I was going over my budget when I realized that the YTD expense for autocross entry fees was unusually low for this time of year. Oh yeah, I haven’t done a single timed autocross run yet this year. In fact, the $40 tagged under autocross entry fees are the two cancellations I made for the Pittsburgh Match Tour and the New Jersey Pro Solo. What a sad state of affairs.

I was at Dollar Burger Night with friends when Sean came back inside and informed me that there were some really sweet cars parked next to Kyle’s also-sweet Jeep Comanche. When I left the bar to go home, I swung around the back of the lot to take a look. There was a clean lowered VW Caddy sitting right next to the older relative of my Volvo, a Volvo 145 in nice driver shape. Makes me wish I was tootling about town with my Volvo right about now…

I’m writing in support of the proposed changes to steering wheels and seats for Street Touring.

I believe these changes, however painful they may be in the short term, are better for the class that bills itself as the home for daily driven modified cars. And as seats are becoming more and more integrated into cars in terms of occupant safety and vehicle features, thinking ahead 10 years into the future, replacing seats will likely be an unviable option.

I’m sure that there will be plenty of letters pleading for seats along the lines of “if you don’t want to have race seats, you don’t have to install them in your car.” And they’d be right. However, in terms of class intent, it would be in our benefit to reel in seat allowances and align with the class mission, which considers safety and emissions (even if that aspect is still a bit imperfect) compliance that Street Prepared and Street Mod don’t worry about at all.

Hell, perhaps drawing the line at airbag seats and airbag wheels might create some separation and some breathing room between Street Touring and Street Prepared.

This is brave action that should be lauded, in my opinion. I think that Street Prepared, once relevant for cars primarily built in the 80s and 90s, lost relevance as new cars came about, and new expectations for what are reasonable modifications for such cars should be. ST as of right now is perfect for cars built in the 2000s and 2010s, but probably wouldn’t be relevant as-is for cars built in the 2020s and beyond. Back when airbags were few in number in a car and the car was designed around that fact, perhaps people were comfortable replacing an air bag seat or an air bag steering wheel. Now, with steering wheels now serving as even denser vehicle control interfaces than ever before and seats becoming an ever more integrated part of a vehicle’s safety system, we should do what we can to reign in the temptations to ensure that ST of the future isn’t held back by the ST paradigms of the present.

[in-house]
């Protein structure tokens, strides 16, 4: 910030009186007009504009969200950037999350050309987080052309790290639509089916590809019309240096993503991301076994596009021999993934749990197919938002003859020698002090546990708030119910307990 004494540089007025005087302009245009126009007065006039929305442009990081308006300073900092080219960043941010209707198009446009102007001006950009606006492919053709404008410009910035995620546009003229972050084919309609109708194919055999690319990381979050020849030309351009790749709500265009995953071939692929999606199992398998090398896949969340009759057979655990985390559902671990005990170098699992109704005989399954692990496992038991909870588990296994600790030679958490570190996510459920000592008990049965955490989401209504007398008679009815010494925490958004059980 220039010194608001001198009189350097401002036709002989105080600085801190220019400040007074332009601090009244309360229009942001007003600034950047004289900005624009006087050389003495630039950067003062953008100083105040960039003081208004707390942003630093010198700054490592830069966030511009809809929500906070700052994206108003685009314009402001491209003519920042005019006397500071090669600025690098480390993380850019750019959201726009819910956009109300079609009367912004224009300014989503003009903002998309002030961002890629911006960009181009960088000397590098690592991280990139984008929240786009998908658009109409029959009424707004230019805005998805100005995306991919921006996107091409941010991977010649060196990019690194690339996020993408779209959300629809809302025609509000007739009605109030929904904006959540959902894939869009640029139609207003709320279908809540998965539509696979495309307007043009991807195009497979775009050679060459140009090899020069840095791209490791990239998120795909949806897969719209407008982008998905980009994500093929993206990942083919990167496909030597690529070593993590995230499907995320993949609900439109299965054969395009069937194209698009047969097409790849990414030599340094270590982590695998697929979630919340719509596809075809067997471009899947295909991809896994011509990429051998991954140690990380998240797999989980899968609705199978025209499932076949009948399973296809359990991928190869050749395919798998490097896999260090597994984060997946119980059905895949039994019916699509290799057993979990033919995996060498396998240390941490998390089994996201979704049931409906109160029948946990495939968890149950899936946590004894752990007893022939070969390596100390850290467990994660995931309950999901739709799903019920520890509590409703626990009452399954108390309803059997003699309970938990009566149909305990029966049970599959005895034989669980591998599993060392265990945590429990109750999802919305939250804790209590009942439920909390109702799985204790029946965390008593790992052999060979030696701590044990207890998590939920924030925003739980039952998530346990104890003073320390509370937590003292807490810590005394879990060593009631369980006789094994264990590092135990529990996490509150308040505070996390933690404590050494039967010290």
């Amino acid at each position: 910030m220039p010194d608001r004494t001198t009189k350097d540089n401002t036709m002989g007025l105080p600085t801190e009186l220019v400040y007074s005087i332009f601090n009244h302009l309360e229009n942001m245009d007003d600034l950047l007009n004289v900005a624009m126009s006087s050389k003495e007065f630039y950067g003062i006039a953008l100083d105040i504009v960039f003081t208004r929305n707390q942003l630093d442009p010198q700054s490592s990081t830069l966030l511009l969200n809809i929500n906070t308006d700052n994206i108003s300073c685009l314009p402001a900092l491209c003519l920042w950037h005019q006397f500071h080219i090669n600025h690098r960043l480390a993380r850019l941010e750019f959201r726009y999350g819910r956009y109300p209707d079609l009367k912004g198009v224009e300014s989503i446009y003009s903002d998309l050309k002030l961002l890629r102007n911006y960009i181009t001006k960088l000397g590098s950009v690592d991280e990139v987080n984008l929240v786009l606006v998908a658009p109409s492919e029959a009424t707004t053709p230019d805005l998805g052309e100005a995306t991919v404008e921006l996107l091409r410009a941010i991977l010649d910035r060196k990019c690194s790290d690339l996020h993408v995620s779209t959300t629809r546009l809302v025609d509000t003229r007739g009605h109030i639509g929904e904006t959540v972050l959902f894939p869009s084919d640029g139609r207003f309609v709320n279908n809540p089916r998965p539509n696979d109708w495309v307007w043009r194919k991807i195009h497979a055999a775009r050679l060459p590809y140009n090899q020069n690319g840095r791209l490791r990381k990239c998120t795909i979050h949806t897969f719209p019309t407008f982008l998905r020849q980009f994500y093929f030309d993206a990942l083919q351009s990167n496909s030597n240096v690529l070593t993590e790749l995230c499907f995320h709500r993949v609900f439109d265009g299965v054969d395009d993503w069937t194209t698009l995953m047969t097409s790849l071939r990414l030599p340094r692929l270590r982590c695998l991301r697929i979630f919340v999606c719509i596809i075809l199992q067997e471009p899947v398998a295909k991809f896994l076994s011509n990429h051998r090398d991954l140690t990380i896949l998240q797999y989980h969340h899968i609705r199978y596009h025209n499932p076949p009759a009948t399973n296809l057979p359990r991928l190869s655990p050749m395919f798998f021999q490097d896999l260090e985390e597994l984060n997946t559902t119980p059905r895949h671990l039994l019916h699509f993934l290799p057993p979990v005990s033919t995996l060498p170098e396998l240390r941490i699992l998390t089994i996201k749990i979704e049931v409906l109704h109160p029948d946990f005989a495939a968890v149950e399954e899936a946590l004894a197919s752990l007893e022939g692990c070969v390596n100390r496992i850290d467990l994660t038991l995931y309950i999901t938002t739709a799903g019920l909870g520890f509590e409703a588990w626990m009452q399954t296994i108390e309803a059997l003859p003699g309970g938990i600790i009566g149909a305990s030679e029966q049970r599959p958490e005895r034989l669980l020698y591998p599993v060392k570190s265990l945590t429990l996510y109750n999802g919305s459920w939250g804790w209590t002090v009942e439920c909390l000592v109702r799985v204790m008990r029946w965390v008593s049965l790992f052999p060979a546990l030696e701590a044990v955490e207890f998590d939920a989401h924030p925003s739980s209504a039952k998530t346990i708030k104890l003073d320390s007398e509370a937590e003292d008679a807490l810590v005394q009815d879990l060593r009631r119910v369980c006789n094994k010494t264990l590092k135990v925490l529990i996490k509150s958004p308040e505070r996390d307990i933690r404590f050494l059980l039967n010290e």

To put it bluntly, I appreciate that we’re taking proactive action to ensure that ST changes with the times and doesn’t suffer a slow decline along the lines of SP.

As written, I think the proposed changes are fine. Count this as another vote for the proposal as written, even if it means that I have to take the race bucket out of my STR Miata.

John Li

Still waiting for word back on the Fiesta ST, but I’m already fantasizing about replacing that car with something else. The Honda dealership here in Southfield has this really pretty Civic Si in blue, and I kinda really want one. After hanging out on Woodward, I swung by to take a look at the car in person. Hmm…

I’ve got a new land yacht to sail around town. For someone used to driving only lowered sports and sporty cars, driving this F-150 around town feels like I’m flying around in a blimp.

Spent nearly four hours wandering around Cobo Hall and shot four rolls of 120 film. Of all the cars I looked at at Autorama, this one is my favorite. I talked to the guy who built it; he took a year off of work and spent eight months of that year working full time on this build. Sure, you’ll cook to death underneath that canopy whenever you drive the thing, but damn, if this car doesn’t look cool as fuck.